The Rio de la Plata (or River Plate) is the estuary formed from the combination of the Uruguay River and the Parana River. It is a funnel-shaped indentation on the southern coast of South America, 180 miles (290 km) long. Where the rivers join it is 30 miles (48 km) wide, increasing to 136 miles (219 km) wide where it opens on the Atlantic Ocean. It forms part of the border between Argentina and Uruguay, with the major ports of Buenos Aires in the southwest and Montevideo in the northeast.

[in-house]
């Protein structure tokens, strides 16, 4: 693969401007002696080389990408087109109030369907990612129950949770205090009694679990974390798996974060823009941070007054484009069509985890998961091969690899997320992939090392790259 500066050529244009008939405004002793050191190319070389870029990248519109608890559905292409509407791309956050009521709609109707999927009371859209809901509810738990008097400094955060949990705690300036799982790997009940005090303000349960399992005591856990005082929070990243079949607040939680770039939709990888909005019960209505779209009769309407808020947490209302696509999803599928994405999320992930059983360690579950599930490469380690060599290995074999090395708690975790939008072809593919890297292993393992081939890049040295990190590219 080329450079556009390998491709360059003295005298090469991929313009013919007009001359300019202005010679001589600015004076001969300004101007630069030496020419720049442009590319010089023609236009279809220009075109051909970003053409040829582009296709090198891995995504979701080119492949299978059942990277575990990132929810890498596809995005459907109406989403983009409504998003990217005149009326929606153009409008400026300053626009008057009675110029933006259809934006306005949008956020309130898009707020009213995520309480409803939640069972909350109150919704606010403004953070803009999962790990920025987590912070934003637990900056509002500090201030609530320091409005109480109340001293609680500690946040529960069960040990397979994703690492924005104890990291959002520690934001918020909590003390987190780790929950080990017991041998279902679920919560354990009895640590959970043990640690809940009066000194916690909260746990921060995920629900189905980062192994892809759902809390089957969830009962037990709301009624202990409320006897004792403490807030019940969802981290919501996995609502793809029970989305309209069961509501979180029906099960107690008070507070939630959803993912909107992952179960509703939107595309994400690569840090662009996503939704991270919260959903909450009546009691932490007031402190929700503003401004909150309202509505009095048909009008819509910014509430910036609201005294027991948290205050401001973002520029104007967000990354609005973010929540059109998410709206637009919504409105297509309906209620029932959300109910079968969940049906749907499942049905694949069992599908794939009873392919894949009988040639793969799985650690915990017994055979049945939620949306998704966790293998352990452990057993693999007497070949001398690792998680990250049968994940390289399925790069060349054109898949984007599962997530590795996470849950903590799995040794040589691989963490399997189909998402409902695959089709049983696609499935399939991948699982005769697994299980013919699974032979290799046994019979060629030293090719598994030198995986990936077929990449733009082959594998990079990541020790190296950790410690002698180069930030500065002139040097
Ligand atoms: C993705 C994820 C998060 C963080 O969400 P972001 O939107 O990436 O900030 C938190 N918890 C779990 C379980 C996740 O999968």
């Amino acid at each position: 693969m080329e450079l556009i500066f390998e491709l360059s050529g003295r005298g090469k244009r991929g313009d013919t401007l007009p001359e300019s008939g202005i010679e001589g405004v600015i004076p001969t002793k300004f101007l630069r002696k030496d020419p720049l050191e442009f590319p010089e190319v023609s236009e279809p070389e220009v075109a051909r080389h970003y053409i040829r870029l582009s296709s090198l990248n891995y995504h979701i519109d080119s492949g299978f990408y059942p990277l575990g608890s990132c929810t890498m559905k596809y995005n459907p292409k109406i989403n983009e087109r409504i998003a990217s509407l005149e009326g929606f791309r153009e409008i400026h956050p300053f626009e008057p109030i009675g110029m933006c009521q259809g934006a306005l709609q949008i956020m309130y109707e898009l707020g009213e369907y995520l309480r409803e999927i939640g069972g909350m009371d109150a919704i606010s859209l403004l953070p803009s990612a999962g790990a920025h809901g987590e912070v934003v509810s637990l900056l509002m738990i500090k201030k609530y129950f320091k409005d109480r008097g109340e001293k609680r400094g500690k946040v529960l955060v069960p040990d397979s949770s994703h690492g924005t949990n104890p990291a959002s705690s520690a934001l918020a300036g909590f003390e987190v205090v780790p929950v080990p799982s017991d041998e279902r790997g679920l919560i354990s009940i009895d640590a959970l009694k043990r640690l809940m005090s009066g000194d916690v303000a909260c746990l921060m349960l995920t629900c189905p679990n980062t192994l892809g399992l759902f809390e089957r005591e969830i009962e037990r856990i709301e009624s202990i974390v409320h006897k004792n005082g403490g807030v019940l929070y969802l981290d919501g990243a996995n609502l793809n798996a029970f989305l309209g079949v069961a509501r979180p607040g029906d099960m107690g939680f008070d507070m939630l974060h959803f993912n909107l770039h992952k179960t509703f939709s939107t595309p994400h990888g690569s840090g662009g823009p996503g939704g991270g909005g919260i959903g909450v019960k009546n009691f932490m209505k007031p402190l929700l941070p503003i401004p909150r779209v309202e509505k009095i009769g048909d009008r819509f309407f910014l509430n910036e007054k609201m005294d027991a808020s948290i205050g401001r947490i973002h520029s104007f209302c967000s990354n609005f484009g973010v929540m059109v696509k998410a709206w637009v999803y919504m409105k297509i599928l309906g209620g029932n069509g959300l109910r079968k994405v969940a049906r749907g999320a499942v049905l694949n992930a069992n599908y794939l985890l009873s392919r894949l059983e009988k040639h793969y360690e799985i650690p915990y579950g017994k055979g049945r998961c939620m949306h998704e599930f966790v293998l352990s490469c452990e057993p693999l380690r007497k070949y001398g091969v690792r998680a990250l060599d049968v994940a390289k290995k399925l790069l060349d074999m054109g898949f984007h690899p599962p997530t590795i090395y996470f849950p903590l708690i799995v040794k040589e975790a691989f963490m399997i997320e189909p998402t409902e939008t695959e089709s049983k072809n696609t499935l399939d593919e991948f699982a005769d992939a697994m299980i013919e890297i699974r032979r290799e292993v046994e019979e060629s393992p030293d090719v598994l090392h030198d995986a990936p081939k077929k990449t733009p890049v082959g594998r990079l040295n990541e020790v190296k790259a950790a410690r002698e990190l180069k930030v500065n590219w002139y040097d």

An estimated 2 billion cubic feet (57 million cubic meters) of silt is carried into the estuary each year, where the muddy waters are stirred up by winds and tides. The shipping route from the Atlantic to Buenos Aires is kept open by constant dredging.
The Rio de la Plata is also a habitat for the rare La Plata Dolphin.
See also Battle of the River Plate.